The Elements of Style holds up well if you are willing to take advice from professionals such as Strunk and White. In chapter V, “An Approach to Style,” they present “gentle reminders,” not rules. The authors are against writing that is “stiff, needlessly formal.”

However, much of the book is devoted to rules, and some of them, such as when to use shall and will, indeed are stuffy, pedantic, and excessively prescriptive. Sometimes the authors appeal to Latin as a standard (I was taking Latin in my senior year of high school too), but Latin is not a good guide to English usage.

Also, some of the new material became outdated faster than the original text: “By the time this paragraph sees print, psyched, nerd, ripoff, dude, geek, and funky will be the words of yesteryear,” they wrote; that prediction was totally wrong, as 17 years later all of those words are still in use.

Finally, “Maira Kalman’s whimsical paintings,” as the Los Angeles Times called them (according to the book’s back cover), are an embellishment, nice to have, but add nothing to the substance of the book.

My conclusion, after more than 45 years of using The Elements of Style: Adhering to this book will not harm anybody’s writing and will in fact do a lot of good. If you’re an experienced writer or editor who can sensibly reject some of the advice, go ahead. But it’s still worthwhile to lend an ear now and then to a couple of professionals who were confident enough to provide a little book of rules and gentle reminders to assist us.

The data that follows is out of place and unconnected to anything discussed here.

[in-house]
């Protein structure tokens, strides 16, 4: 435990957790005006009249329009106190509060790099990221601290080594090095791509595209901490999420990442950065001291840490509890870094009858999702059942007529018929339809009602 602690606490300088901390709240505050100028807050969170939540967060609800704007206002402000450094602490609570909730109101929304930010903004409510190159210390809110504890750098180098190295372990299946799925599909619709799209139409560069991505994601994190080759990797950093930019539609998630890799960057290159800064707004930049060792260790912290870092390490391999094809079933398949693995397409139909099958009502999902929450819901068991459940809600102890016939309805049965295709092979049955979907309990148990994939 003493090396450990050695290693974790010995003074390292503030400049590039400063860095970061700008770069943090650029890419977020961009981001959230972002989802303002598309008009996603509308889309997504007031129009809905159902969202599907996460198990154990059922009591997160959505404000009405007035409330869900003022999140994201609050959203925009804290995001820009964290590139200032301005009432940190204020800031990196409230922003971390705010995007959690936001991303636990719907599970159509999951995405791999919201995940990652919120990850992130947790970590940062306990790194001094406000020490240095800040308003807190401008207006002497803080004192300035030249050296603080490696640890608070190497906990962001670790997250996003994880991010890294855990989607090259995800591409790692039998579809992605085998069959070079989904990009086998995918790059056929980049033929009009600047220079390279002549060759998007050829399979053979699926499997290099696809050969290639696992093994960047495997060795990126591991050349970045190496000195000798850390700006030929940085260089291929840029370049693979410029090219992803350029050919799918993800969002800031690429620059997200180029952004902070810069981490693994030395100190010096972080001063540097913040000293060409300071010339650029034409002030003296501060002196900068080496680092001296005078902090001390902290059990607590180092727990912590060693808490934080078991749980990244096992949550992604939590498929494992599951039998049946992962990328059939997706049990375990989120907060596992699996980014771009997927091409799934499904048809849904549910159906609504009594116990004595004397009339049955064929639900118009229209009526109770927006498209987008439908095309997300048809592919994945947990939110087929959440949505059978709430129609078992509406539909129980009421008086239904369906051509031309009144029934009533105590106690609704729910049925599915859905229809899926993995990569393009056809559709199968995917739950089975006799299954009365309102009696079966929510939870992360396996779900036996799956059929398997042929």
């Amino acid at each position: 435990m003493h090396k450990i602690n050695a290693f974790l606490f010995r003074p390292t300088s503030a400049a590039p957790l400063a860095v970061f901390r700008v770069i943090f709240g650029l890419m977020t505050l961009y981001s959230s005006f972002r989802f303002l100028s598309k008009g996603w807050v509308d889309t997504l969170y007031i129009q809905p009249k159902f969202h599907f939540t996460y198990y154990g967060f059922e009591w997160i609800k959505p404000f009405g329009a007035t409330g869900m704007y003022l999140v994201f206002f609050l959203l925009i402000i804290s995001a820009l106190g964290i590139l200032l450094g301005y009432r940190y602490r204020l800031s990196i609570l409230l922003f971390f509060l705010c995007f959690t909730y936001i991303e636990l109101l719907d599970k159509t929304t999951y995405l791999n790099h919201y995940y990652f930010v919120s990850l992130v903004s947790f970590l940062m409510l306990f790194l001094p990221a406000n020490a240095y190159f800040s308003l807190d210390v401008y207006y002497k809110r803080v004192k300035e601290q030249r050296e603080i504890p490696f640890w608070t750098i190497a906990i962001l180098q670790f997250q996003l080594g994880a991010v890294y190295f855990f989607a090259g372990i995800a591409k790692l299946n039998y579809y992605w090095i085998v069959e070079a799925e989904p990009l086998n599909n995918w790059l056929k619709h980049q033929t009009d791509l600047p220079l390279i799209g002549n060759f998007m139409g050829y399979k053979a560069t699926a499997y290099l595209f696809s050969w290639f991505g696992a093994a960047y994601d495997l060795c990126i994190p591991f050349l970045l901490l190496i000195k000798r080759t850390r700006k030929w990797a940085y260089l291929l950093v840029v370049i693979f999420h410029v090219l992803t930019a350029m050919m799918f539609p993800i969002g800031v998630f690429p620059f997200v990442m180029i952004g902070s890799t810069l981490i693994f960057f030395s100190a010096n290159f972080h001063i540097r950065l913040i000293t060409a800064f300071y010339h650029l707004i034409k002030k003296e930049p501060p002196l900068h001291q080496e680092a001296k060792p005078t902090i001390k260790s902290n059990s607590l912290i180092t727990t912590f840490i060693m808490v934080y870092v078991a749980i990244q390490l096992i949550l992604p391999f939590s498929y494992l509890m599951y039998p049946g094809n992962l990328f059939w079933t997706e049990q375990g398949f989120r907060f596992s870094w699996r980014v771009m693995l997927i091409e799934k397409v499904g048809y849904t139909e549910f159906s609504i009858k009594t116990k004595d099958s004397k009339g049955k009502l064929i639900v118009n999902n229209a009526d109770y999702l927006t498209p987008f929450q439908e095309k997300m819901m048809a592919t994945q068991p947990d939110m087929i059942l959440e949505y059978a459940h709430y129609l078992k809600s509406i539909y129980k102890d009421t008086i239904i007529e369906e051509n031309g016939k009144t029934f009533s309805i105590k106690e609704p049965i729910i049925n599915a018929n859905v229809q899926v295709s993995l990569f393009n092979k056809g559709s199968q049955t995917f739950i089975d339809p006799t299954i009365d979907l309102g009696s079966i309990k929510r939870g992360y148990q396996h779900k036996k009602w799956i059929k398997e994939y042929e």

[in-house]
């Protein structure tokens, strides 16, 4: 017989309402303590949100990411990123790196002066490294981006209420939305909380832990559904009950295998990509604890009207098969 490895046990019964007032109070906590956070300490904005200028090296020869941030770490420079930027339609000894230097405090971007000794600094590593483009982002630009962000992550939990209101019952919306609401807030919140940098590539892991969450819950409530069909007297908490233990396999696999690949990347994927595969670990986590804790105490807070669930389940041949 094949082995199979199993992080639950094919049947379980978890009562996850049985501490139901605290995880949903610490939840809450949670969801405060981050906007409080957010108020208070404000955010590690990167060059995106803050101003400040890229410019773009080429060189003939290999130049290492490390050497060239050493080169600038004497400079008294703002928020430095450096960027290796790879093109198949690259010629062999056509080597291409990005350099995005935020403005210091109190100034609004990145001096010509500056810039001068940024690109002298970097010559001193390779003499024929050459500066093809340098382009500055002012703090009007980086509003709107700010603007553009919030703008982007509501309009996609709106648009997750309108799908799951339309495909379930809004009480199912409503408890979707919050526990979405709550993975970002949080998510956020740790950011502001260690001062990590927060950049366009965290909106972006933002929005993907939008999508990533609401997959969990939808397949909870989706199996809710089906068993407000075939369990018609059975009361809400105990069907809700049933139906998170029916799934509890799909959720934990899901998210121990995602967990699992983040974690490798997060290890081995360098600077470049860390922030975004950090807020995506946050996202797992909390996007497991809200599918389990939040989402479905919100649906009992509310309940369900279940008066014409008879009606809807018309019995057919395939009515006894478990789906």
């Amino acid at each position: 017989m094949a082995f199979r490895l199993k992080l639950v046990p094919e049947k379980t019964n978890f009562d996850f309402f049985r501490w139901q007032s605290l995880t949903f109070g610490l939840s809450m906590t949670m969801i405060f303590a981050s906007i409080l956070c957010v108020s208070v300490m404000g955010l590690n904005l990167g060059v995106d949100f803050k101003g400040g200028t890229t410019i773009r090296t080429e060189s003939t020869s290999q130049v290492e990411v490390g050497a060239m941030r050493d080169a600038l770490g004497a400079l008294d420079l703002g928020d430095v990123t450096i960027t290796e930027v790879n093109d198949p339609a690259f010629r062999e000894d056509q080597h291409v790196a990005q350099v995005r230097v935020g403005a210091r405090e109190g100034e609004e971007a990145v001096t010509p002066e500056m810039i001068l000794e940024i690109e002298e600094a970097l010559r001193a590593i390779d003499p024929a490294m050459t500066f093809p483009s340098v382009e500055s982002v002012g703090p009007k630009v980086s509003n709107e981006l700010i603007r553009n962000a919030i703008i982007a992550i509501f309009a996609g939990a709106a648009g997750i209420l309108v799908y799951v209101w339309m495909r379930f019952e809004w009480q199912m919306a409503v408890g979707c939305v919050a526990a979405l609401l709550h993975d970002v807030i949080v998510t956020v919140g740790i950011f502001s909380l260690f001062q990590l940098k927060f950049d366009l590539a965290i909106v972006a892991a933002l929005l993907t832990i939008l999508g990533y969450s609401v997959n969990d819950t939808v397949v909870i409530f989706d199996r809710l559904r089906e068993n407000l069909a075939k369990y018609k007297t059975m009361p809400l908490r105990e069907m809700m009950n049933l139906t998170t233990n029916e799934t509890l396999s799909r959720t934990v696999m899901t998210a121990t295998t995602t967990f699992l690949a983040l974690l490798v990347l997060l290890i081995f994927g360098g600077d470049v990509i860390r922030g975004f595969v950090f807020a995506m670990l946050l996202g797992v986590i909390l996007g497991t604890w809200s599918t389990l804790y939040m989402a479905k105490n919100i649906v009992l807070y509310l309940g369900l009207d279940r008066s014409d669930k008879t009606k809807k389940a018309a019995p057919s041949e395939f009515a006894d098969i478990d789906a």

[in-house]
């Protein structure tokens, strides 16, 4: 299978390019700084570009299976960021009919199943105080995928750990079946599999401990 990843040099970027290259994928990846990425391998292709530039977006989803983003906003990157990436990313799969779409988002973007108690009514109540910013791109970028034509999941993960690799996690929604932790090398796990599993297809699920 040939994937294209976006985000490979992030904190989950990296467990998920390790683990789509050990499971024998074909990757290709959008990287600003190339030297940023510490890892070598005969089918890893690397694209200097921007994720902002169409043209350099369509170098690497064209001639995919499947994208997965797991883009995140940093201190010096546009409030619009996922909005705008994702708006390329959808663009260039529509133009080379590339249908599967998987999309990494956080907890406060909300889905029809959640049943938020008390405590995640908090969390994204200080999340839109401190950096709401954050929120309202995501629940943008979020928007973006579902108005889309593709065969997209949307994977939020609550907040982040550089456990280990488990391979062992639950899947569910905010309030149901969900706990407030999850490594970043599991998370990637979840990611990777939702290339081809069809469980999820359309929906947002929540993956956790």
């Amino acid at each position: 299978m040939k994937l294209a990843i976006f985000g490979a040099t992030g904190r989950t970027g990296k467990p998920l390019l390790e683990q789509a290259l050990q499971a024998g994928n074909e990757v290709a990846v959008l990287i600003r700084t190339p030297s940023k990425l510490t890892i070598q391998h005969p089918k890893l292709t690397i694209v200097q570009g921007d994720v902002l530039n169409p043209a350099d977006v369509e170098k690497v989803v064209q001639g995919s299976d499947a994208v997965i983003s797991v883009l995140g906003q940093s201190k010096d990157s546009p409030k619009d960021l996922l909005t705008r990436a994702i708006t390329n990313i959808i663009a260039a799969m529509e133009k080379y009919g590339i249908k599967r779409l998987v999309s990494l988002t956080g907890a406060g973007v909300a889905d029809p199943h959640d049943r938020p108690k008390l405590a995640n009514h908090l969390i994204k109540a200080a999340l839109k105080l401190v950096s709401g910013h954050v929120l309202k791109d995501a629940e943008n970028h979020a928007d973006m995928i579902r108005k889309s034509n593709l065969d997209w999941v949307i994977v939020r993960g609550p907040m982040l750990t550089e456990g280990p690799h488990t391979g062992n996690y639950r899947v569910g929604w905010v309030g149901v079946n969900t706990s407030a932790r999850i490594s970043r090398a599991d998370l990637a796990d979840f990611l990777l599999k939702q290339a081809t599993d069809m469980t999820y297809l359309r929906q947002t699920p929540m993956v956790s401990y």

Editing with beginner’s mind

Recently I encountered the Zen concept of beginner’s mind. “The mind of the beginner is empty, free of the habits of the expert, ready to accept, to doubt, and open to all the possibilities,” according to Richard Baker’s introduction to Shunryu Suzuki’s Zen Mind, Beginner’s Mind.

“When we have no thought of achievement, no thought of self, we are true beginners. Then we can really learn something,” wrote Suzuki in that book.

As I begin my new job, this sounds like a good attitude. Yes, I have experience and expertise, but editing pieces of writing that are new and different to me, for new and different people, means I will need to learn. The answers and solutions I have applied elsewhere may not be exactly what are needed.

As I approach the situation I can be open to discovering the client’s needs, the writers’ needs, the readers’ needs—and what I can do to help.

I can see that beginner’s mind can be helpful not just in a new position of employment but in taking on any new editing task. I’ve learned to listen to people who know more than I do, and there are plenty of those. If I have “no thought of achievement, no thought of self,” I can approach new editing assignments not merely as one who makes corrections but as one who is “open to all the possibilities.” That sounds to me like a good beginning.